Mr Justice Simon began his discussion of the applicable law with reference to what has become a highly influential case on fiduciary duties in English law, Bristol and West BS v Mothew ([1998] 1 Ch 1).  He quoted from the case, including the following words, encapsulating the idea of the agent’s fiduciary duty (at 18, quoted by Mr Justice Simon at para 74):

“The distinguishing obligation of a fiduciary is the obligation of loyalty. The principal is entitled to the single-minded loyalty of his fiduciary.  This core liability has several facets.  A fiduciary must act in good faith; he must not make a profit out of his trust; he must not place himself in a position where his duty and his interest may conflict; he may not act for his own benefit or the benefit of a third person without the informed consent of his principal.  This is not intended to be an exhaustive list, but it is sufficient to indicate the nature of fiduciary obligations…where the fiduciary deals with his principal.  In such a case he must prove affirmatively that the transaction is fair and that in the course of the negotiations he made full disclosure of all facts material to the transaction.”       

Authorities on the nature of the principal’s consent were reviewed.  Significantly, it was confirmed that the burden of proving full disclosure rests on the agent (para 78, quoting from Bowstead & Reynolds, Agency, para 6-057).  It was also acknowledged that the factual nature of these enquiries mean that it is difficult to use cases as precedents (para 81).  Finally on this issue, the court considered whether, where the agent has more than one principal, disclosure to one principal can constitute disclosure to all.  This raises the issue of authority: one principal may have actual or apparent authority to receive such information from the agent on behalf of the other principals.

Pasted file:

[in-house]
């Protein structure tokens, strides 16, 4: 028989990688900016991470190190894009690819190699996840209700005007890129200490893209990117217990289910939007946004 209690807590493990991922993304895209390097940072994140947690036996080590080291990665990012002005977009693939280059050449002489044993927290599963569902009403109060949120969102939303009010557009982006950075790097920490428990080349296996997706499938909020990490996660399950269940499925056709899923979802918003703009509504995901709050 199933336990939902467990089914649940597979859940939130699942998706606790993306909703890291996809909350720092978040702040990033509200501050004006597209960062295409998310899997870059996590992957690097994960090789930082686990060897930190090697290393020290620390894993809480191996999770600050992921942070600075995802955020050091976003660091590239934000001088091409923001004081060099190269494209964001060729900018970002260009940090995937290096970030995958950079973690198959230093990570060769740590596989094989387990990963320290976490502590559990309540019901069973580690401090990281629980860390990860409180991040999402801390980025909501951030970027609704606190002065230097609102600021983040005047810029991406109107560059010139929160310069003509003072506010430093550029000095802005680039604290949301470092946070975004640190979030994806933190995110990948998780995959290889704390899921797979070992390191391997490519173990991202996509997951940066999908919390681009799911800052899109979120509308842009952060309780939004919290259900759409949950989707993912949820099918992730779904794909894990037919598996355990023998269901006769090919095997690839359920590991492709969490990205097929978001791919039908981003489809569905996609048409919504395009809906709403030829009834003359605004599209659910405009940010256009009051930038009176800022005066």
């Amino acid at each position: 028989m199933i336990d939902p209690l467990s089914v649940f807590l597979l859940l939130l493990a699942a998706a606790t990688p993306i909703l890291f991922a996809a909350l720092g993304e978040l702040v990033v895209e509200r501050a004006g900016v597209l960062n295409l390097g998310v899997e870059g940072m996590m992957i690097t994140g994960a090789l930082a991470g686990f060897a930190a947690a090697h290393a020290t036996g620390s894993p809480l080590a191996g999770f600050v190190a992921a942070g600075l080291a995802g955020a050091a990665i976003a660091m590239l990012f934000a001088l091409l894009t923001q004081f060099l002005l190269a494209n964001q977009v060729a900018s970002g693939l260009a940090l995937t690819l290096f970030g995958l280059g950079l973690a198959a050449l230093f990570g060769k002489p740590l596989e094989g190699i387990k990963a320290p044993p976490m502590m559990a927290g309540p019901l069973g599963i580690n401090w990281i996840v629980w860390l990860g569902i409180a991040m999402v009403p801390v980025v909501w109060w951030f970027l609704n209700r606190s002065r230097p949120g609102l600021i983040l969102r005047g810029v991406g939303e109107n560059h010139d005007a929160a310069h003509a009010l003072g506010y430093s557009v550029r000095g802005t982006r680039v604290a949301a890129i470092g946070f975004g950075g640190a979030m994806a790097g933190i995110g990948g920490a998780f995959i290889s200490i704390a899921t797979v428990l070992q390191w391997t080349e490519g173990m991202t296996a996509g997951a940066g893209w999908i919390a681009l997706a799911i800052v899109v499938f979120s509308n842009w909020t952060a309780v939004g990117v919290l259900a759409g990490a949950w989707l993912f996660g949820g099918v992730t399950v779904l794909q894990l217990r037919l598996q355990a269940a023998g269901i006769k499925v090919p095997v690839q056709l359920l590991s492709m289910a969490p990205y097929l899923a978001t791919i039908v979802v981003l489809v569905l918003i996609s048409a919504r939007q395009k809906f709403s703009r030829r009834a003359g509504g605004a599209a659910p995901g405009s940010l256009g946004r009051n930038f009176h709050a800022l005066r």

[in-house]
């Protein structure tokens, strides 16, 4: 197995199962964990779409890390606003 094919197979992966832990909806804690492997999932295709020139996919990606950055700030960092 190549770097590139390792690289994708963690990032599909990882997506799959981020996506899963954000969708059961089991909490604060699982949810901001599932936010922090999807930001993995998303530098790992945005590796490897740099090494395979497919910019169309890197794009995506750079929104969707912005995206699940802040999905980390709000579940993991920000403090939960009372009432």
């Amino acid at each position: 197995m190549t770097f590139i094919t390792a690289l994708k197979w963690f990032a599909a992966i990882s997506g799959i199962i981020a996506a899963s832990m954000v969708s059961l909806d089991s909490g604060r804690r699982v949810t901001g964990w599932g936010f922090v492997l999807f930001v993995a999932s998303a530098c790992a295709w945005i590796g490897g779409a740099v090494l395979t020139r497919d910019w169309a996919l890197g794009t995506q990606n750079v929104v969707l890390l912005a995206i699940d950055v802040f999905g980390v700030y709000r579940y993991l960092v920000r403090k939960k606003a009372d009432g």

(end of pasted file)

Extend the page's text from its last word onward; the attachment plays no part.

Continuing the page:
The agent can be made an allowance for the skill and effort which he expended in obtaining the profit which he has to disgorge.  This principle was recently explored by  the Court of Appeal in Imageview Management v Jack [2009] EWCA Civ 63 at [56].  Imageview, the subject of an earlier blog entry available here:  In that case, the court had approved the statement of this principle in Snell’s Equity, 31st edition, §7-131: